Fripp Island is a secluded coastal community that lists off the Southern tip of South Carolina. It sleeps in the shadow of historic Beaufort and adopts the gentile nature of it’s southern heritage. It is a quiet oasis and vacationer’s dream. The homes are not old and they can’t be considered historic, but they are starting to show their age and many are in need of a facelift. One such cottage was purchased by a friend of mine who’s personal design style teeters between rustic farmhouse and old school nautical. She had a clear vision for the home, but needed a guide to help her navigate the choppy waters of a large scale renovation.
|Exterior View of Entry AFTER Renovation
The existing plan and decor was typical for it’s age with a small kitchen removed from the living space and pastel color scheme. A pantry closet and refrigerator niche bisected the main living area, making the home feel small and cramped.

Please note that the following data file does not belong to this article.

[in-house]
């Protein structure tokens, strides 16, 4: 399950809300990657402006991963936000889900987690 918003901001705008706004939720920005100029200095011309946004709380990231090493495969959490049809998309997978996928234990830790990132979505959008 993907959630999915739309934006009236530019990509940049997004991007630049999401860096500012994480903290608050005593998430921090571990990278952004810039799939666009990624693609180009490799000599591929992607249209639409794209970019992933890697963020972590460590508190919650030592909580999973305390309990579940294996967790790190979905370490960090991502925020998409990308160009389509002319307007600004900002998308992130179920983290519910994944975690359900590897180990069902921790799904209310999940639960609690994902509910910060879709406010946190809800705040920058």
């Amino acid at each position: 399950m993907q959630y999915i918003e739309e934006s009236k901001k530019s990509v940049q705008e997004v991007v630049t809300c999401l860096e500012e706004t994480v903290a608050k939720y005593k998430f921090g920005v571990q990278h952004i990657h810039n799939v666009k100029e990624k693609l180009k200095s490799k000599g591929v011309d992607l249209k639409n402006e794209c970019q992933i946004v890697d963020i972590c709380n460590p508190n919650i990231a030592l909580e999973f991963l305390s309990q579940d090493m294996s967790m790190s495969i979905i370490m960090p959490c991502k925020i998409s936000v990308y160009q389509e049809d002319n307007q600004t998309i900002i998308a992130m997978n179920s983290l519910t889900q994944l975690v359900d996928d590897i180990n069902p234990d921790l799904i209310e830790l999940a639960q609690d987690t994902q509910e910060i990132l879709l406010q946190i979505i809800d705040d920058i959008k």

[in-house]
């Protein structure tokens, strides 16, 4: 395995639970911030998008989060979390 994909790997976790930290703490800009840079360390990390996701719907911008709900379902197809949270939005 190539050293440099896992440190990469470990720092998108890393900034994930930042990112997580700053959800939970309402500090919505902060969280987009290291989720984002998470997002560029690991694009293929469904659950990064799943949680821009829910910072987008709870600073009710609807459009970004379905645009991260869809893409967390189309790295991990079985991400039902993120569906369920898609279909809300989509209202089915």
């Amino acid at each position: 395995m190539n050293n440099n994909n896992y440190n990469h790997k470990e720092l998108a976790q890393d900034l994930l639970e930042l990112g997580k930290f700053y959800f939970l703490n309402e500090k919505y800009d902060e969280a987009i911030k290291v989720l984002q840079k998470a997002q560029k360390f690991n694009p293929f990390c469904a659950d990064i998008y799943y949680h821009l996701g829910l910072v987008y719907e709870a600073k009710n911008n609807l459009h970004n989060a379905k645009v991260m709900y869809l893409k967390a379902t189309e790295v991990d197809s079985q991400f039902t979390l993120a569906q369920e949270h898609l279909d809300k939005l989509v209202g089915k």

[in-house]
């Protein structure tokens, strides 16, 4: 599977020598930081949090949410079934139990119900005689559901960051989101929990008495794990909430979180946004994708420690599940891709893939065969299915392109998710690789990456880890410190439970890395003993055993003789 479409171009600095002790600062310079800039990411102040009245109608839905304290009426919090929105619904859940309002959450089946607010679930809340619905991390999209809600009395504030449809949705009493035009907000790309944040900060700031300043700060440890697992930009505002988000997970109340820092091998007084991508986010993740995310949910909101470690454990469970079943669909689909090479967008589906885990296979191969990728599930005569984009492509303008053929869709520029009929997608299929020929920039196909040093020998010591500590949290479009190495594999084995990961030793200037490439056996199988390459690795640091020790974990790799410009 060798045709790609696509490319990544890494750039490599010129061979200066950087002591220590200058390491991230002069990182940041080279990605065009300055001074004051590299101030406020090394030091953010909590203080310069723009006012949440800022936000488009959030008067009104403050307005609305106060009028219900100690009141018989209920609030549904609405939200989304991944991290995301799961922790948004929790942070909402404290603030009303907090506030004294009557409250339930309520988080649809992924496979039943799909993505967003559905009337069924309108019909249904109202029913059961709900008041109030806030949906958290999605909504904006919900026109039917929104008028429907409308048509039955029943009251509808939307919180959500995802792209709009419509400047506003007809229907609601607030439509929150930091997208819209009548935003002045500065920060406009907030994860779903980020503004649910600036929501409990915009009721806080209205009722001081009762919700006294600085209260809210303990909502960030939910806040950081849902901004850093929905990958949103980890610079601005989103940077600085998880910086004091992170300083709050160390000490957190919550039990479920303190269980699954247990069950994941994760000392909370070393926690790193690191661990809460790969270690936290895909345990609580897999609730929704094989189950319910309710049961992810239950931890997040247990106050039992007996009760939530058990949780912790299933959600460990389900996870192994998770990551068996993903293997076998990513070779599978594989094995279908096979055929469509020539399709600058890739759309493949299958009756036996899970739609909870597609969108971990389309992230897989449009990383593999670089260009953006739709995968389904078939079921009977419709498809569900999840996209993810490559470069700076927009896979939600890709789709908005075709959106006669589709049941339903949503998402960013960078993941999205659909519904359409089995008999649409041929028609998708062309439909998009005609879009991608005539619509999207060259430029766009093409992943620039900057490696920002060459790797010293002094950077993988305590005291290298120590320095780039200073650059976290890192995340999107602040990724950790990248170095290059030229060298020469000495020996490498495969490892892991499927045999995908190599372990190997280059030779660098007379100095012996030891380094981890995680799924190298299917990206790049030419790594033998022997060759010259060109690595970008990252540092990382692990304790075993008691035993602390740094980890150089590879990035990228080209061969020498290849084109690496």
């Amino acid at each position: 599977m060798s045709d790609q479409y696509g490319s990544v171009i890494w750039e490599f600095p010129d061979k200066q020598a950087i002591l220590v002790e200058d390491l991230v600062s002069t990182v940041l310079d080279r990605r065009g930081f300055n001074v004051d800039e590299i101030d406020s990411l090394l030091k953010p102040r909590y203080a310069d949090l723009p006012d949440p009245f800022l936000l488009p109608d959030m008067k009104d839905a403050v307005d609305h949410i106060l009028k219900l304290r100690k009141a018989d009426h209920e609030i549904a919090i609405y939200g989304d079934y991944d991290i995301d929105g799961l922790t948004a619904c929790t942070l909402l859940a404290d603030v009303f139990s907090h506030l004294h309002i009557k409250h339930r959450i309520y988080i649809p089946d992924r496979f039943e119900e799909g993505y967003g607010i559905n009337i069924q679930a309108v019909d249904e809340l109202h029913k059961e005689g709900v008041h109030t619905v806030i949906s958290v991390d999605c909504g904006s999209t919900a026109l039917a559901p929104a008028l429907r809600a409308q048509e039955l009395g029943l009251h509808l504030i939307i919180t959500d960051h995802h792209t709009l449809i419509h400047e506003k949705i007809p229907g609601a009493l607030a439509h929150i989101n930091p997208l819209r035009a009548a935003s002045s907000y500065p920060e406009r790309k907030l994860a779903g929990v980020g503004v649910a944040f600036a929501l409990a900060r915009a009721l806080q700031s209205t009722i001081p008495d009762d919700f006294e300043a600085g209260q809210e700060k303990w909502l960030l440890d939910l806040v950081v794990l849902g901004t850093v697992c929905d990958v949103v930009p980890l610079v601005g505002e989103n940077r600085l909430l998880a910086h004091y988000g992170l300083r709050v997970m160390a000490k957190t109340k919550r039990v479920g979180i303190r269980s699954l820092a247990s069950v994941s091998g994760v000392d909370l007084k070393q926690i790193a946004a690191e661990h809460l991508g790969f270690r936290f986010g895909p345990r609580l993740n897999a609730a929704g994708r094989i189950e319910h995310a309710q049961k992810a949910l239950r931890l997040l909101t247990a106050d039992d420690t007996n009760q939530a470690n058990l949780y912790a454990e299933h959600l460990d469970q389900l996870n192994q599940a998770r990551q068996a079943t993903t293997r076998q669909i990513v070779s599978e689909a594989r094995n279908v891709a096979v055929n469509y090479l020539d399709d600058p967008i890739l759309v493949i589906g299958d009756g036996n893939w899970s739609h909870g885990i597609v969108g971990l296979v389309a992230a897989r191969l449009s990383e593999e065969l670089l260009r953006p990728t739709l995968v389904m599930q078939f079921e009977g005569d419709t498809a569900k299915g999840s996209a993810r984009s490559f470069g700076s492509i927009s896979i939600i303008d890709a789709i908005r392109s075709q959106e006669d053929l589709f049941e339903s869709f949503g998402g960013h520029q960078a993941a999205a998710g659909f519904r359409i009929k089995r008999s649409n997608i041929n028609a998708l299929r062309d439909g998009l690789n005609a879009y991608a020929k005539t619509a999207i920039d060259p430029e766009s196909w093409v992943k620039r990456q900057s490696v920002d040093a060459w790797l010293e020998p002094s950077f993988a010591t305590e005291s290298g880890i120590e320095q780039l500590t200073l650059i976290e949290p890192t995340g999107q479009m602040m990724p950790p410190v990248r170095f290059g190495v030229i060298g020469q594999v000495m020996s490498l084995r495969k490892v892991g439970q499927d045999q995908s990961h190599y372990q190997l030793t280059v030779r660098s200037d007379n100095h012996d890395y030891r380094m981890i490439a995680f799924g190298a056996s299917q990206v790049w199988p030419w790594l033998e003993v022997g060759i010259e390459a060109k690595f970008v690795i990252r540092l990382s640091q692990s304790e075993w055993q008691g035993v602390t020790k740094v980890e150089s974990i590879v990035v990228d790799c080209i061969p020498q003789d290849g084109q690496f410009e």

|Views of Interior BEFORE Renovation
|Interior View BEFORE Renovation
|Kitchen View BEFORE Renovation
By removing the walls and redesigning the kitchen with a large island, we gave the home a breath of new life. The creative layout maintained the location of the range, sink and dishwasher which helped to keep costs under control, but relocated the refrigerator and pantry in a way that made the kitchen function and feel much better.
Large meals and many visitors can be served in the new kitchen which is open to the casual dining area and living space. The dining table is flanked by a row of windows which allow the sunlight in and the views out to the lush tropical landscape.
Open shelves and crisp white shiplap adorn the kitchen walls where dishes and drink-ware are an easy reach away. Dark wood floors ground the open plan and contrast nicely with the white walls, cabinets and counters. Dark window sashes and mullions frame the island views and add a sophisticated touch to such a casual space. Polished chrome, satin nickel and stainless steel combine effortlessly to add just the right amount of shimmer and shine.
An old door is re-purposed as the tabletop and large glass jars are transformed into pendant lights. A collection of old and new, earthy and coastal unite to form a palette that is just enough country blended with just enough coastal.